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Old 12-16-2017, 05:24 PM   #6
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Old 12-16-2017, 06:14 PM   #7
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Originally Posted by Cypressloser View Post
Using the on board water pump to transfer water is painstakingly slow.
I'd also suggest using an external pump, whether it be a 12 Volt rv water pump, a cheap 120 Volt pump or even an $10 drill pump if you have a drill that spins faster than 1500 rpm.
I have a fifth wheel and a gravity fed freshwater intake. So I donít know how helpful I am. But I recently went through this.


This. Iíve pumped 40 gallons of water using the antifreeze inlet to outside shower head to the freshwater gravity fill. Itís incredibly slow- like 1gpm. I imagine itís also a power hog running the pump that long but I didnít measure.

Hereís a picture of me filling my freshwater tank from city water. The only difference between this and the external bladder is where the input hose attaches.

Click image for larger version

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I donít think this will work with a non-gravity fresh water fill. The low point drains and hose connection is likely the next thing I do.
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Old 12-16-2017, 07:16 PM   #8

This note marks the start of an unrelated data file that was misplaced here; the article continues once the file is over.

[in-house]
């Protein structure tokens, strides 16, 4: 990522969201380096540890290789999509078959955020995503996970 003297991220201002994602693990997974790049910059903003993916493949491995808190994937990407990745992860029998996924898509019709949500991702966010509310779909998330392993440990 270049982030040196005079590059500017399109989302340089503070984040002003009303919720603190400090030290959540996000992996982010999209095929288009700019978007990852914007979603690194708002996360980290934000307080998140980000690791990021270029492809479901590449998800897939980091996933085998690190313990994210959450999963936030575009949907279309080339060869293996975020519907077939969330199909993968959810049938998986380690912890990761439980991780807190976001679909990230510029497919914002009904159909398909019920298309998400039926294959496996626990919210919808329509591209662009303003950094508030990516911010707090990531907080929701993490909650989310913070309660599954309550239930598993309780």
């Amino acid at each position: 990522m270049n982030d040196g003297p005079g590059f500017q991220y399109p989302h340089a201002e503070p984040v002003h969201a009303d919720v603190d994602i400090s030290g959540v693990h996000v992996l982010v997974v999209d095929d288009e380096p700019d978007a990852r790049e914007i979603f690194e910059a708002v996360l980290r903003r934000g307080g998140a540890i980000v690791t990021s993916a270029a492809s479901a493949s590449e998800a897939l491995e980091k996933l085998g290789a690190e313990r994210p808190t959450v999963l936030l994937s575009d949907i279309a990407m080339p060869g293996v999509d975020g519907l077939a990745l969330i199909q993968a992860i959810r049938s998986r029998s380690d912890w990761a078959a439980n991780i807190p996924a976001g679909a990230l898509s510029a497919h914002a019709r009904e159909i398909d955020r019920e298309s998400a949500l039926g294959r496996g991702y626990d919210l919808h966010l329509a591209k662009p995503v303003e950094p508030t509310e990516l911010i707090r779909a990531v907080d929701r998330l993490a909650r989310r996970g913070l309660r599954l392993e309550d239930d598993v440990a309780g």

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I had this thought, too, when we were heading to Alaska, if I could possibly use my 100' water hose to drop into a river and bring water into the coach via the water pump and the 'winterizing' position on our Anderson 4-way valve. My thought was that the winterizing feature is simple a way to pump liquids into the water lines without having to pull water from the water tank, right? If so, you would lay the far end of the hose into the water(maybe a filter would be a good idea, right? a sock, if nothing else?), turn on the water pump, and then each time you used your sink it would cause the pump to come on, bringing in the water thru the hose from the river. BUT, I also thought that you would have to consider something else... all the AIR that is in the water hose since you are not 'gravity feeding' from the river, but expecting the water pump to do all the work.... SO, you would want to lay the WHOLE HOSE down into the river, allow the hose to completely fill with water, then add a CAP at the river end, while walking the coach end of the hose back to the rv, which is where you would connect it to the proper coach inlet. But, would gravity then allow all the water in the hose to then drain BACK into the river when you remove the cap, defeating the work you just did? Probably, OR, would the force of the river(if there is enough) keep the water within the water hose until your water pump needed it? Maybe not, SO, you would need a 'backflow' device on the 'river end' to keep the water within the water hose until needed and used by the water pump...